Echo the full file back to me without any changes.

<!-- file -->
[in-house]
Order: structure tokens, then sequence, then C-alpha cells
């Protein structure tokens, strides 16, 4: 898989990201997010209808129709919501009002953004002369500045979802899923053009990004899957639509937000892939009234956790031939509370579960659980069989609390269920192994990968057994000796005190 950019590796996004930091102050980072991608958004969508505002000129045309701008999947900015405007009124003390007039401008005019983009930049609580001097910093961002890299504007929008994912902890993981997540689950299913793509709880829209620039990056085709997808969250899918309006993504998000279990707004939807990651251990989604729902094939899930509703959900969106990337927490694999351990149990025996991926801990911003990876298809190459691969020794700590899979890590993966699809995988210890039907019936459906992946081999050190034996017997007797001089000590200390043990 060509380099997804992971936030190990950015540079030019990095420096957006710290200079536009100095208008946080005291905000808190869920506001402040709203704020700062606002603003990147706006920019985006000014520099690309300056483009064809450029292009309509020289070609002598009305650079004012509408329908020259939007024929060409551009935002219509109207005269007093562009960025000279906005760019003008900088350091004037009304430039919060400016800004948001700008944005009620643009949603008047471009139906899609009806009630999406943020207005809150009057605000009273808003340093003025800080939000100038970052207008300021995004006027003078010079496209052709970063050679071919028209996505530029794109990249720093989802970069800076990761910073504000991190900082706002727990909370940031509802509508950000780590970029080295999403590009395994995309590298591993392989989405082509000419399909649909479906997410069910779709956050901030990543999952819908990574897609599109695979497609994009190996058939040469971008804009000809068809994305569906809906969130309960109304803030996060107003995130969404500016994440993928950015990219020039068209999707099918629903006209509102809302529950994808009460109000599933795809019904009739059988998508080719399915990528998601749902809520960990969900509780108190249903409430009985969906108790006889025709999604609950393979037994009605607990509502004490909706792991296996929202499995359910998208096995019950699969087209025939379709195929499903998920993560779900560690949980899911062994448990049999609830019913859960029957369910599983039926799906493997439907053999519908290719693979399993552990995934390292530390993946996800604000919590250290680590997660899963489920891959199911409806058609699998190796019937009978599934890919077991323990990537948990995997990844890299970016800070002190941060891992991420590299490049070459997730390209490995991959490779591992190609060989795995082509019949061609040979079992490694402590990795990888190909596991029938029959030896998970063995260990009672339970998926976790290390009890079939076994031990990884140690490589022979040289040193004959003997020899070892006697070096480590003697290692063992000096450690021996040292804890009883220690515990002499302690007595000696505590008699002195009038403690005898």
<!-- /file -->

[in-house]
Order: structure tokens, then sequence, then C-alpha cells
């Protein structure tokens, strides 16, 4: 898989990201997010209808129709919501009002953004002369500045979802899923053009990004899957639509937000892939009234956790031939509370579960659980069989609390269920192994990968057994000796005190 950019590796996004930091102050980072991608958004969508505002000129045309701008999947900015405007009124003390007039401008005019983009930049609580001097910093961002890299504007929008994912902890993981997540689950299913793509709880829209620039990056085709997808969250899918309006993504998000279990707004939807990651251990989604729902094939899930509703959900969106990337927490694999351990149990025996991926801990911003990876298809190459691969020794700590899979890590993966699809995988210890039907019936459906992946081999050190034996017997007797001089000590200390043990 060509380099997804992971936030190990950015540079030019990095420096957006710290200079536009100095208008946080005291905000808190869920506001402040709203704020700062606002603003990147706006920019985006000014520099690309300056483009064809450029292009309509020289070609002598009305650079004012509408329908020259939007024929060409551009935002219509109207005269007093562009960025000279906005760019003008900088350091004037009304430039919060400016800004948001700008944005009620643009949603008047471009139906899609009806009630999406943020207005809150009057605000009273808003340093003025800080939000100038970052207008300021995004006027003078010079496209052709970063050679071919028209996505530029794109990249720093989802970069800076990761910073504000991190900082706002727990909370940031509802509508950000780590970029080295999403590009395994995309590298591993392989989405082509000419399909649909479906997410069910779709956050901030990543999952819908990574897609599109695979497609994009190996058939040469971008804009000809068809994305569906809906969130309960109304803030996060107003995130969404500016994440993928950015990219020039068209999707099918629903006209509102809302529950994808009460109000599933795809019904009739059988998508080719399915990528998601749902809520960990969900509780108190249903409430009985969906108790006889025709999604609950393979037994009605607990509502004490909706792991296996929202499995359910998208096995019950699969087209025939379709195929499903998920993560779900560690949980899911062994448990049999609830019913859960029957369910599983039926799906493997439907053999519908290719693979399993552990995934390292530390993946996800604000919590250290680590997660899963489920891959199911409806058609699998190796019937009978599934890919077991323990990537948990995997990844890299970016800070002190941060891992991420590299490049070459997730390209490995991959490779591992190609060989795995082509019949061609040979079992490694402590990795990888190909596991029938029959030896998970063995260990009672339970998926976790290390009890079939076994031990990884140690490589022979040289040193004959003997020899070892006697070096480590003697290692063992000096450690021996040292804890009883220690515990002499302690007595000696505590008699002195009038403690005898």